Murder victim's son to stand against his father's alleged IRA killer in by-election
Unionist Nigel Lutton to face Sinn Fein's Francie Molloy in by-electionMr Molloy was accused of helping the IRA murder Mr Lutton's fatherPolice reservist Frederick Lutton was shot dead in May 1979Mr Molloy strenuously denies the accusation
09:22 GMT, 16 February 2013
12:04 GMT, 16 February 2013
A politician is set to fight an election against a man once accused of helping the IRA murder his father.
Nigel Lutton, a Northern Ireland Unionist, will run against Sinn Fein's Francie Molloy in what could prove to be a dramatic Westminster by-election campaign.
Mr Molloy has been publicly accused of being involved in the shooting of Mr Lutton's father Frederick.
Contest: Nigel Lutton, left, will compete for a Westminster seat against Francie Molloy, right, a man once accused of helping the IRA murder his father in 1979
The 40-year-old former police reservist was gunned down by the IRA at the height of the Troubles in May 1979.
Mr Lutton, who was eight-years-old at the time of his father's murder, later said: 'They had assault rifles, really heavy-duty stuff – they just emptied high-velocity rounds into him'.
In 2007, Democratic Unionist MP David Simpson used parliamentary privilege in the House of Commons to name Mr Molloy as having been a suspect in the case and a police informant.
Mr Molloy has strenuously denied the accusations.
The decision by the Ulster Unionist Party (UUP) to run a unionist unity candidate with the DUP sparked the resignation of two more members.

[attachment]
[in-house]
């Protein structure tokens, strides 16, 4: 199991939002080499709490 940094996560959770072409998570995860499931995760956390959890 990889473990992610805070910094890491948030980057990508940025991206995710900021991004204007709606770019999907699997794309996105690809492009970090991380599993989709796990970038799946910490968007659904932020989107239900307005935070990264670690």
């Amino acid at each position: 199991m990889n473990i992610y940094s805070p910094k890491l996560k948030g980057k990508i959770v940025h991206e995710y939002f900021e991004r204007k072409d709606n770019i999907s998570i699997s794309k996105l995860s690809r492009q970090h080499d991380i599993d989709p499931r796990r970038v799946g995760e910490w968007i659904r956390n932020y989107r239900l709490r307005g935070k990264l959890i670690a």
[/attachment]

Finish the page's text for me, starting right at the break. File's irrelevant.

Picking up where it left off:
Basil McCrea and John McCallister stepped aside when the party decided to put forward Mr Lutton in the Mid-Ulster Westminster by-election on March 7 which has been vacated by the resignation of Sinn Fein's Martin McGuinness last month.
Leader Mike Nesbitt said the departures were a matter of huge regret.
Mr McCrea said: 'This is not sour grapes; this is not self-interest, this is a principled stand to do what is right and it will be in the hands of the electorate and the electorate alone to decide if we have made the right call.'
Mr McCrea has been at odds with the UUP leadership and Mike Nesbitt for some time, having led a failed bid for the top position.
He criticised the party over its handling of issues linked to the Union flag dispute and faced a disciplinary panel earlier this year, which cautioned him about recent media comments.
He announced his resignation on the BBC's Nolan Show.
The Democratic Unionists and UUP said Mr Lutton received unanimous support.